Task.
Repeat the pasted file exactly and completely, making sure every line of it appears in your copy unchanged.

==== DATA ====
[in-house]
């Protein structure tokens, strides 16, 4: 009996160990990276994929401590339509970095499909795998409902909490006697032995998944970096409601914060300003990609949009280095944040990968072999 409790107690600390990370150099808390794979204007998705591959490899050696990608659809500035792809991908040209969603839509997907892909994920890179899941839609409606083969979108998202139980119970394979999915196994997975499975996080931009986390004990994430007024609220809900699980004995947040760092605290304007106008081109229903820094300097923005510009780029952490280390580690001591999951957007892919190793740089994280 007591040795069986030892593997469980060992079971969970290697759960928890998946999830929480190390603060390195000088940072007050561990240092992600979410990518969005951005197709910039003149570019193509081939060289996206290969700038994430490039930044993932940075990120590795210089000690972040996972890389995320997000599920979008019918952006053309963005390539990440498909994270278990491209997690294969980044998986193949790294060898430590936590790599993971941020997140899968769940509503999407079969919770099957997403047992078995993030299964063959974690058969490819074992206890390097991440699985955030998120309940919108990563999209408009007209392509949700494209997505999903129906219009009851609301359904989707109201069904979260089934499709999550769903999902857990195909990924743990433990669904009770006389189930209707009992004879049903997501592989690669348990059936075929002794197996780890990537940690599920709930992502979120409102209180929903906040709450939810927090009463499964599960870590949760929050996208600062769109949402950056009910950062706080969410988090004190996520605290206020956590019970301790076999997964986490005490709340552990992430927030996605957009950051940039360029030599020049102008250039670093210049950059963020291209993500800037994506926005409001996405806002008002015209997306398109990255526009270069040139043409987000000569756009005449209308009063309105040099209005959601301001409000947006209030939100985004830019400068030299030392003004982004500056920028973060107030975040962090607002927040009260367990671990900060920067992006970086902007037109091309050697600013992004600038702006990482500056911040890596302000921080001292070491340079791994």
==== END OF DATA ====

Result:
[in-house]
């Protein structure tokens, strides 16, 4: 009996160990990276994929401590339509970095499909795998409902909490006697032995998944970096409601914060300003990609949009280095944040990968072999 409790107690600390990370150099808390794979204007998705591959490899050696990608659809500035792809991908040209969603839509997907892909994920890179899941839609409606083969979108998202139980119970394979999915196994997975499975996080931009986390004990994430007024609220809900699980004995947040760092605290304007106008081109229903820094300097923005510009780029952490280390580690001591999951957007892919190793740089994280 007591040795069986030892593997469980060992079971969970290697759960928890998946999830929480190390603060390195000088940072007050561990240092992600979410990518969005951005197709910039003149570019193509081939060289996206290969700038994430490039930044993932940075990120590795210089000690972040996972890389995320997000599920979008019918952006053309963005390539990440498909994270278990491209997690294969980044998986193949790294060898430590936590790599993971941020997140899968769940509503999407079969919770099957997403047992078995993030299964063959974690058969490819074992206890390097991440699985955030998120309940919108990563999209408009007209392509949700494209997505999903129906219009009851609301359904989707109201069904979260089934499709999550769903999902857990195909990924743990433990669904009770006389189930209707009992004879049903997501592989690669348990059936075929002794197996780890990537940690599920709930992502979120409102209180929903906040709450939810927090009463499964599960870590949760929050996208600062769109949402950056009910950062706080969410988090004190996520605290206020956590019970301790076999997964986490005490709340552990992430927030996605957009950051940039360029030599020049102008250039670093210049950059963020291209993500800037994506926005409001996405806002008002015209997306398109990255526009270069040139043409987000000569756009005449209308009063309105040099209005959601301001409000947006209030939100985004830019400068030299030392003004982004500056920028973060107030975040962090607002927040009260367990671990900060920067992006970086902007037109091309050697600013992004600038702006990482500056911040890596302000921080001292070491340079791994």